03/29/2010 05:12 am ET Updated Nov 17, 2011

Tanning Industry Lies

For years the indoor tanning industry has been making irresponsible and dangerous claims regarding the safety and health benefits of indoor tanning.

Yesterday, however, the Indoor Tanning Association -- the national trade group representing tanning facilities and suppliers of tanning equipment -- was forced to settle a charge by the Federal Trade Commission that bars it from further deception.

In March 2008, the association launched a particularly outrageous advertising campaign portraying indoor tanning as safe and beneficial. According to the FTC charge, the campaign included national newspaper ads, television and video advertising, two Websites, a communications guide, and point-of-sale materials that were provided to association members for distribution in local markets.

The advertisement campaign made these false claims:

CLAIM: Tanning does not increase the risk of skin cancer.

Indoor tanning does increase the risk of skin cancers. Sunburns and tans are both signs of skin damage, and both acute burns and chronic tanning have been linked to future skin cancer development. Deliberate tanning, either indoors or out, increases your risk of melanoma and squamous cell skin cancer.

This past year after reviewing all scientific evidence, the International Agency for Research on Cancer (IARC), a division of the World Health Organization, concluded that tanning devices that emit UV radiation are even more dangerous than previously thought and moved these devices into the highest cancer risk category.

CLAIM: Indoor tanning is approved by the government.

No U.S. government agency recommends or endorses the use of indoor tanning equipment. In fact, the World Health Organization, Centers for Disease Control, American Cancer Society, American Medical Association, and American Academy of Dermatology all warn of the dangers of tanning and support increased restrictions on indoor tanning, particularly for minors.

CLAIM: Indoor tanning is safer than tanning outdoors because the amount of ultraviolet light received when tanning indoors is monitored and controlled.

Sun lamps may actually be more dangerous than the sun because they can be used at the same high intensity every day of the year. Radiation from the sun varies in intensity with the time of day, the season, and cloud cover. Studies show that many people who tan indoors get burns.

CLAIM: Research shows that vitamin D supplements may harm the body's ability to fight disease.

Vitamin D does have many roles in human health. It is essential for good bone health and more recently it has been linked to decreased cancer rates. However, while UVB radiation helps your body produce vitamin D, you don't need a tan to get that benefit. In fact, 10 to 15 minutes of unprotected natural sun exposure on your face and hands 2 to 3 times a week during the summer gives you a healthy dose of vitamin D. For those who need additional vitamin D, oral supplements are recommended.

CLAIM: A National Academy of Sciences study determined that "the risks of not getting enough ultraviolet light far outweigh the hypothetical risk of
skin cancer."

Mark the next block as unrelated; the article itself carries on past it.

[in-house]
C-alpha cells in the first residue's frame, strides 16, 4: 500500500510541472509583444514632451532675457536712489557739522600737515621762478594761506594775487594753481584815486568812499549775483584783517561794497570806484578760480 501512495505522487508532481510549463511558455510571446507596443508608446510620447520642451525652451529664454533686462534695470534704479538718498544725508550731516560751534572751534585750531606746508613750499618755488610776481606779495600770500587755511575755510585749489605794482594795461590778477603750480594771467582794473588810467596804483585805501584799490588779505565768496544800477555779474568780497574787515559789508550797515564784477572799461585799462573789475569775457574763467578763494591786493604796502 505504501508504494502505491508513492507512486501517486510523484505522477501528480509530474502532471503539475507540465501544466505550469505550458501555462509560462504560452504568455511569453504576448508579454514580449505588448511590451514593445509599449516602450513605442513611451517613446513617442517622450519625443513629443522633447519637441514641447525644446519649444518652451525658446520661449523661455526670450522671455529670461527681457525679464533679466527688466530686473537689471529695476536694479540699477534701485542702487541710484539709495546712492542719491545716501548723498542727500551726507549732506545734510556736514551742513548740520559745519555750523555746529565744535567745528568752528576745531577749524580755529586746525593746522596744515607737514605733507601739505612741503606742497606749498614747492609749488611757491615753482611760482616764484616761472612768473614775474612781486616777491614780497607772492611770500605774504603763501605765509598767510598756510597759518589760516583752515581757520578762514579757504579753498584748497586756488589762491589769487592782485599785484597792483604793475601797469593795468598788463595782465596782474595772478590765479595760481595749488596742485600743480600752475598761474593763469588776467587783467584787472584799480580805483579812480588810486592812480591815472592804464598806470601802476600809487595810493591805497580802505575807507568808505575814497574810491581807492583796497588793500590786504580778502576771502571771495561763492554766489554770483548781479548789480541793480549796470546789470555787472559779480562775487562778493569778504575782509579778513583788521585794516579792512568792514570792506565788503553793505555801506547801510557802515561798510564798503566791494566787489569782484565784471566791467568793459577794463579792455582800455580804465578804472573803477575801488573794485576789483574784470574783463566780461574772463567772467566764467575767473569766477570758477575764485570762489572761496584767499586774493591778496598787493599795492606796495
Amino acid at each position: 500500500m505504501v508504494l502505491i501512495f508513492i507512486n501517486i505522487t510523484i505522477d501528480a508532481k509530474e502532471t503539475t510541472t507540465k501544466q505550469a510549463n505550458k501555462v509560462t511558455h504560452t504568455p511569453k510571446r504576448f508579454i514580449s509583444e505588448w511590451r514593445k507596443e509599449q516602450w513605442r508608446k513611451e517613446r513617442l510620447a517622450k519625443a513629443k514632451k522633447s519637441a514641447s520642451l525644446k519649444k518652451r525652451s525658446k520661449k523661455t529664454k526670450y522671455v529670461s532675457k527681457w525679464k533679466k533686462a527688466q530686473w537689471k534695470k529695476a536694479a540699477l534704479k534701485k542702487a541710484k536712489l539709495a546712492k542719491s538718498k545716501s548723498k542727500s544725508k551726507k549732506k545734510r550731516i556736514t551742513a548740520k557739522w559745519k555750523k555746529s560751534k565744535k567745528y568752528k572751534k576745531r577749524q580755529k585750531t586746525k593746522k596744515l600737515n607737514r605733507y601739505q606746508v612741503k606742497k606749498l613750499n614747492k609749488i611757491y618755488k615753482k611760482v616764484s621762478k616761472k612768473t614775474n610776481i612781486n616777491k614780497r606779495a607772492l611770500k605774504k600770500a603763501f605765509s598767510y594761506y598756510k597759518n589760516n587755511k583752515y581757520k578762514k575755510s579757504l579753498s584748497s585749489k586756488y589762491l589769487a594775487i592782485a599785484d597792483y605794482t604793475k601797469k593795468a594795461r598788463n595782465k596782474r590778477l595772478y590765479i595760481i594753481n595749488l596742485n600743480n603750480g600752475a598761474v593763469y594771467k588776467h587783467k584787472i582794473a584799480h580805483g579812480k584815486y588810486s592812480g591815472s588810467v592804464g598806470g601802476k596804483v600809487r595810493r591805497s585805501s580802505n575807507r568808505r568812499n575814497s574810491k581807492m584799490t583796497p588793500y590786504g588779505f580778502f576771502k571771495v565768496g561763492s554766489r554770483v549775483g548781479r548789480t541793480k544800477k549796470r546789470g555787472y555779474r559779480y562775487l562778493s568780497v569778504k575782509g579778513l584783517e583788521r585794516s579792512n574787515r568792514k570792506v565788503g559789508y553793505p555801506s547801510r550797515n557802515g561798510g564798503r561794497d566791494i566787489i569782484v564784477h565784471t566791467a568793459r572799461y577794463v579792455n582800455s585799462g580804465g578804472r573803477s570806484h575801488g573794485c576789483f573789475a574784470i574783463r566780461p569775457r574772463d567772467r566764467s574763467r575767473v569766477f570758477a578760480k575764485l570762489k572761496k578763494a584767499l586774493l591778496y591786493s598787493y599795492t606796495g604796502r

This is not true. The study being referred to was published by the Institute of Medicine in 1997 entitled "Dietary reference intakes: Calcium, phosphorus, magnesium, vitamin D and fluoride." This report comments on the varying amount of sun exposure experienced by different individuals at different times in their life, which they took into consideration when coming up with recommended amounts of vitamin D supplementation. This report never advocates increased sun exposure, and definitely never advocates indoor tanning. The study also never refers to the well-established link between tanning and skin cancer as "hypothetical."

Under yesterday's settlement with the Federal Trade Commission, the Indoor Tanning Association is prohibited from continuing to make the above misrepresentations, from misrepresenting any other tests or studies, and from providing deceptive advertisements to members. The settlement also requires that future association ads that make safety or health benefits claims for indoor tanning may not be misleading and must be substantiated. Further, the order requires that certain future advertisements contain disclosures.

Ads that make claims about the safety or health benefits of indoor tanning are now required to clearly and prominently make this disclosure:

"NOTICE: Exposure to ultraviolet radiation may increase the likelihood
of developing skin cancer and can cause serious eye injury."

Ads that claim exposure to ultraviolet radiation produces vitamin D in the body, or make other claims about the effectiveness or usefulness of indoor tanning products or services for the body's generation of vitamin D, must clearly and prominently make this disclosure:

"NOTICE: You do not need to become tan for your skin to make vitamin
D. Exposure to ultraviolet radiation may increase the likelihood of developing skin cancer and can cause serious eye injury."

The data is becoming more clear and less debatable, and the indoor tanning industry is being forced to realize that there are costs associated with selling carcinogenic products and services to the public.


"Indoor Tanning Association Settles FTC Charges That It Deceived Consumers About Skin Cancer Risks From Tanning" at

International Agency for Research on Cancer Working Group on artificial ultraviolet (UV) light and skin cancer. "The association of use of sunbeds with cutaneous malignant melanoma and other skin cancers: A systematic review." In: The International Journal of Cancer. March 1, 2007.

Institute of Medicine. Dietary reference intakes: Calcium, phosphorus, magnesium, vitamin D and fluoride. Washington, DC: National Academy Press, 1997.